Don’t get me wrong: Manila is far away from being perfect, but to damage the reputation of the place even further, especially during times when it has already suffered plenty of negative publicity due to political and other actions in recent months, isn’t quite fair and will, as always, only affect the weakest inhabitants of this metropolis the most. I have learned to love this city and so have many other people I know here, locals and foreigners alike, many of whom could live anywhere in the world but always end up back here. I myself have just moved back to the Big M after some time in Europe. Manila draws you in with a unique mixture of things that is hard to put into words.
The only ways to escape traffic on EDSA: a bike or a helicopter
Be here one day and you will probably hate it. Be here a month or a year and you will most likely fall in love with it. It’s heaven for shopaholics with many of the biggest malls in the world being located here, a dream for foodies, a great place if you’re into live music and the arts, and paradise if you like going out to bars and clubs. It now rivals Macau and Las Vegas with its glitzy casinos in Entertainment City, and getting around has never been safer or more convenient thanks to the government officially allowing ride hailing apps such as Uber or Grab to operate here.
So why did some people report it as the worst city they have ever dragged their backpacks through? While the full and true reasons are probably hard to determine, a lot of it probably has to do with being prepared for the journey and places ahead. Manila is a place where it helps greatly to have good situational awareness, especially when things get crowded, and just like many other major cities, there is quite a bit of petty crime you can easily fall victim to if you’re not careful. Act stupid and stupid things will happen. This rule holds true here as much as it does anywhere else.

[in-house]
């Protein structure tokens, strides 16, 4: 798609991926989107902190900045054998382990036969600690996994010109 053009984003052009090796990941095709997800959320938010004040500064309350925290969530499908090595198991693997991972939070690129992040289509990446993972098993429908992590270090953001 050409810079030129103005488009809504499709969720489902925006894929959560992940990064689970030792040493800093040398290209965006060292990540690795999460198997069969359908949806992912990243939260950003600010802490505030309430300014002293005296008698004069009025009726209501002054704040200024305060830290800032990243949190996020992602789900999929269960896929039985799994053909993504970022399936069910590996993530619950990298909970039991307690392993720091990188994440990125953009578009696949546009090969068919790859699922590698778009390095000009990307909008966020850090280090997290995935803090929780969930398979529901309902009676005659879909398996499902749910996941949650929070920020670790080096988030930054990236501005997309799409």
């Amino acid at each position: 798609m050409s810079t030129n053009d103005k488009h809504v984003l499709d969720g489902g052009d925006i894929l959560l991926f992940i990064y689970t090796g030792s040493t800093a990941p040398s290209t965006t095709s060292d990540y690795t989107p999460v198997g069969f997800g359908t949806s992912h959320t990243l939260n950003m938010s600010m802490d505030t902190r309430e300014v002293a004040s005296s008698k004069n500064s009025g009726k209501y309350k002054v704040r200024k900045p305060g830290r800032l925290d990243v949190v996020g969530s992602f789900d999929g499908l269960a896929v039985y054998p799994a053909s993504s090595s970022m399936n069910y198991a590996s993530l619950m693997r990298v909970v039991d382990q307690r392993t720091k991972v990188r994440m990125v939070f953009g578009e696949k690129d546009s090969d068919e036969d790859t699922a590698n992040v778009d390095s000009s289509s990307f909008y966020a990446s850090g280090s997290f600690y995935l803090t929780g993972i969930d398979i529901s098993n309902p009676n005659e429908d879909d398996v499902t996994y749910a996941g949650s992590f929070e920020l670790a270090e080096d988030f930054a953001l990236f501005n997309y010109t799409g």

This article was written while stuck in traffic.
Maybe the travelers in question were millennial begpackers who these days seem to count any trip that leads them further than two miles away from the nearest Starbucks as having truly experienced local culture. Maybe they were experienced and responsible people who simply had bad luck. Any city can be good or bad. I have had more issues in London than in Manila, and I’ve never actually lived in the British capital.
The same goes for the local airport by the way, which has been called the worst in the world more than once in the past (again by some minor travel site that obviously appreciated the publicity). I’ve travelled through all terminals at NAIA repeatedly and have never encountered any issues. In fact, on one occasion the city was at the receiving end of a typhoon and the passenger areas of the airport suffered a major power cut, leaving everyone standing in the dark. What would no doubt have caused major panic stations at any European airport barely raised an eyebrow with ground handling staff here. Out came the flashlights, on went the passengers, and off we took almost on time.
You’ll often witness that here: the famous Filipino Resilience. The ability to make the best out of any situation, no matter how much the odds are stacked against you. In a country where a ruling elite constantly works to maintain their status quo, where most politicians are about as interested in actually helping the people that got them elected as a lion is in eating a vegan diet, and where progress is definitely visible but often feels fragile and vulnerable to whatever mood the political leaders are in right now, being able to cope with life’s adversities is not a nice-to-have attribute. It is an essential must-have skill.
So no, Manila is not the worst place in South East Asia. It sure isn’t the best, the most modern, or the cleanest, but what you see is what you get here. Embrace it, learn to read and understand it, and you will find it to be a fascinating city that needs you to play by its rules but in return rewards you with ever new experiences on every corner.
Manila is that friend your parents warned you about but you went on a date with anyway. How that date ends is entirely up to you.